Ingredients Glossary

Bark ingredient

Cinnamon / Cinnamomum verum

Native to Sri Lanka, Cinnomomum verum, is a small, slow growth evergreen tree, which is now grown across the world. The spice is obtained from the inner bark of the tree and used for culinary, aromatherapy and herbal use.

Its botanical name is derived from the Hebraic and Arabic term amomon, meaning ‘fragrant spice plant’.

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Traditionally used in Western Herbal Medicine to:

  • Relieve symptoms of indigestion
  • Reduce abdominal bloating
  • Relieve digestive discomfort
Traditionally

Since ancient times, this spice has been used for a variety of purposes including in food preparations as well as a variety of herbal uses. It was valued as a precious commodity and was so highly prized that it was regarded a gift fit for monarchs. It is believed that its source was kept secret in the Mediterranean world by those in the spice trade to protect their monopoly as suppliers.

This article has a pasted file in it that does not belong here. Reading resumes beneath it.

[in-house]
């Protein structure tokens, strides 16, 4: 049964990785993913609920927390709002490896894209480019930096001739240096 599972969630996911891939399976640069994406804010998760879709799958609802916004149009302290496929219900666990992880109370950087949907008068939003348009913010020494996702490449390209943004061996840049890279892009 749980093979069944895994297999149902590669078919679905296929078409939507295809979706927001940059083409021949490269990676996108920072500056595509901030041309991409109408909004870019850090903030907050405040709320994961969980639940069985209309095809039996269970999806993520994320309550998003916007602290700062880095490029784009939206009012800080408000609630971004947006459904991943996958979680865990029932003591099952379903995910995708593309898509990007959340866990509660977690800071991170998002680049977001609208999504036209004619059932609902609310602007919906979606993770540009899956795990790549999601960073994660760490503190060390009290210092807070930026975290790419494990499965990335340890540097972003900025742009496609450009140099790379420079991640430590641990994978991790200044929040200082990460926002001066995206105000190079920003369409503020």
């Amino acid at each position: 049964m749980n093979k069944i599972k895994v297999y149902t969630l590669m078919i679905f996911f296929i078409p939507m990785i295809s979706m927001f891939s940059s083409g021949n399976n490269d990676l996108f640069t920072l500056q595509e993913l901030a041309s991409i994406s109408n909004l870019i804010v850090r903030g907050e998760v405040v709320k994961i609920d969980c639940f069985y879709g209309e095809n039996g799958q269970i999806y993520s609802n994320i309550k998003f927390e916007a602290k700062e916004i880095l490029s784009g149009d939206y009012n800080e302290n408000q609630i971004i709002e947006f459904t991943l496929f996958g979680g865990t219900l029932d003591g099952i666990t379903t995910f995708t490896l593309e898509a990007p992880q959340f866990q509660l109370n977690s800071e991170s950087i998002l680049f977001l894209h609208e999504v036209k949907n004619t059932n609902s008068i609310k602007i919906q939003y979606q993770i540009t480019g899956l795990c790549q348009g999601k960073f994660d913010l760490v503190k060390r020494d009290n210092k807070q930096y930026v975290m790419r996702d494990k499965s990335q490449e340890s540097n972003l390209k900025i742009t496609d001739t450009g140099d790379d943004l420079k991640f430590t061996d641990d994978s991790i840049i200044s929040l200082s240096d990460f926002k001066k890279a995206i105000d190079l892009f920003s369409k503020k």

Bark ingredient

Slippery Elm / Ulmus rubra

Native to North America, this medium-sized, fast growth tree is now grown throughout the world and is also referred to as Red Elm, Grey Elm or Indian Elm.

 

The plant’s bark and root are used medicinally for the soothing properties in the case of inflammation of the gastrointestinal tract.

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Traditionally used in Western Herbal Medicine to:

  • Support gastrointestinal mucosal membrane health
  • Soothe gastrointestinal tract mucous membranes
  • Relieve mild gastrointestinal tract inflammation
  • Soothe irritated tissues
Traditionally

Native Americans also used the bark to quench thirst by chewing the sweet, fibrous inner bark peeled from twigs and branches.

Bark ingredient

White Willow Bark / Salix alba

Native to Europe, Asia and North America, and now grown throughout the world, this tall, fast-growth, deciduous tree is also recognised as Brittle Willow or simply Willow.The name, White Willow, derives from the white tone to the undersides of the leaves. It is also a dioecious, meaning there are both male and female trees.

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Traditionally used in Western Herbal Medicine to:

  • Relieve mild fever and reduce body temperature
Traditionally

The use of willow bark dates to the time of Hippocrates when people were advised to chew on the bark to help reduce fever and inflammation.